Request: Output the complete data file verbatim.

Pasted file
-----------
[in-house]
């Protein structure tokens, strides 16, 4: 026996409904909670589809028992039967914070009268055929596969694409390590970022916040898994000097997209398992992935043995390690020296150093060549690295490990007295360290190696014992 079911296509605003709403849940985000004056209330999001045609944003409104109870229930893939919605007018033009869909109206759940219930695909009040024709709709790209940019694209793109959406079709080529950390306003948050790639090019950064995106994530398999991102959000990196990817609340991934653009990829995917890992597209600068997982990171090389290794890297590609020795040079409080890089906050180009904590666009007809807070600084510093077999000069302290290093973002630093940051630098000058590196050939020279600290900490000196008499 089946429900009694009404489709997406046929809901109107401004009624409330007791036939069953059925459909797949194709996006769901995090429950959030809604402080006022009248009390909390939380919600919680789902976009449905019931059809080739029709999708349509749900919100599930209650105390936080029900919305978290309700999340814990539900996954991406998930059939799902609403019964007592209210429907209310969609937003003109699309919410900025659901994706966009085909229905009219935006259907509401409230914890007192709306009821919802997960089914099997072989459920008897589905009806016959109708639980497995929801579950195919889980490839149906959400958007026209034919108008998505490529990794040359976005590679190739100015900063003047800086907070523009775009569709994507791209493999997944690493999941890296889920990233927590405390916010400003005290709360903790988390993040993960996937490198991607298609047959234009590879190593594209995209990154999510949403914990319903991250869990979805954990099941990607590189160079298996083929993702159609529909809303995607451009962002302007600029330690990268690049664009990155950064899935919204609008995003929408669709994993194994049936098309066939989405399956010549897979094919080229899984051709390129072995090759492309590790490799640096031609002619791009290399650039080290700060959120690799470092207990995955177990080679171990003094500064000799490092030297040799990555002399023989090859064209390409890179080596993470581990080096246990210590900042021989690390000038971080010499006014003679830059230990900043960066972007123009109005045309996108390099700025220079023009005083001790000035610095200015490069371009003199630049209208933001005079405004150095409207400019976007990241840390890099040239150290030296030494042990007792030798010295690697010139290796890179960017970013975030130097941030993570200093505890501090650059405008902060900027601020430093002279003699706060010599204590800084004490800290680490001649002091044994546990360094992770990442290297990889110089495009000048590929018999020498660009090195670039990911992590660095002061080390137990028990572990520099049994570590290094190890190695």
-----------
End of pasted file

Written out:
[in-house]
């Protein structure tokens, strides 16, 4: 026996409904909670589809028992039967914070009268055929596969694409390590970022916040898994000097997209398992992935043995390690020296150093060549690295490990007295360290190696014992 079911296509605003709403849940985000004056209330999001045609944003409104109870229930893939919605007018033009869909109206759940219930695909009040024709709709790209940019694209793109959406079709080529950390306003948050790639090019950064995106994530398999991102959000990196990817609340991934653009990829995917890992597209600068997982990171090389290794890297590609020795040079409080890089906050180009904590666009007809807070600084510093077999000069302290290093973002630093940051630098000058590196050939020279600290900490000196008499 089946429900009694009404489709997406046929809901109107401004009624409330007791036939069953059925459909797949194709996006769901995090429950959030809604402080006022009248009390909390939380919600919680789902976009449905019931059809080739029709999708349509749900919100599930209650105390936080029900919305978290309700999340814990539900996954991406998930059939799902609403019964007592209210429907209310969609937003003109699309919410900025659901994706966009085909229905009219935006259907509401409230914890007192709306009821919802997960089914099997072989459920008897589905009806016959109708639980497995929801579950195919889980490839149906959400958007026209034919108008998505490529990794040359976005590679190739100015900063003047800086907070523009775009569709994507791209493999997944690493999941890296889920990233927590405390916010400003005290709360903790988390993040993960996937490198991607298609047959234009590879190593594209995209990154999510949403914990319903991250869990979805954990099941990607590189160079298996083929993702159609529909809303995607451009962002302007600029330690990268690049664009990155950064899935919204609008995003929408669709994993194994049936098309066939989405399956010549897979094919080229899984051709390129072995090759492309590790490799640096031609002619791009290399650039080290700060959120690799470092207990995955177990080679171990003094500064000799490092030297040799990555002399023989090859064209390409890179080596993470581990080096246990210590900042021989690390000038971080010499006014003679830059230990900043960066972007123009109005045309996108390099700025220079023009005083001790000035610095200015490069371009003199630049209208933001005079405004150095409207400019976007990241840390890099040239150290030296030494042990007792030798010295690697010139290796890179960017970013975030130097941030993570200093505890501090650059405008902060900027601020430093002279003699706060010599204590800084004490800290680490001649002091044994546990360094992770990442290297990889110089495009000048590929018999020498660009090195670039990911992590660095002061080390137990028990572990520099049994570590290094190890190695």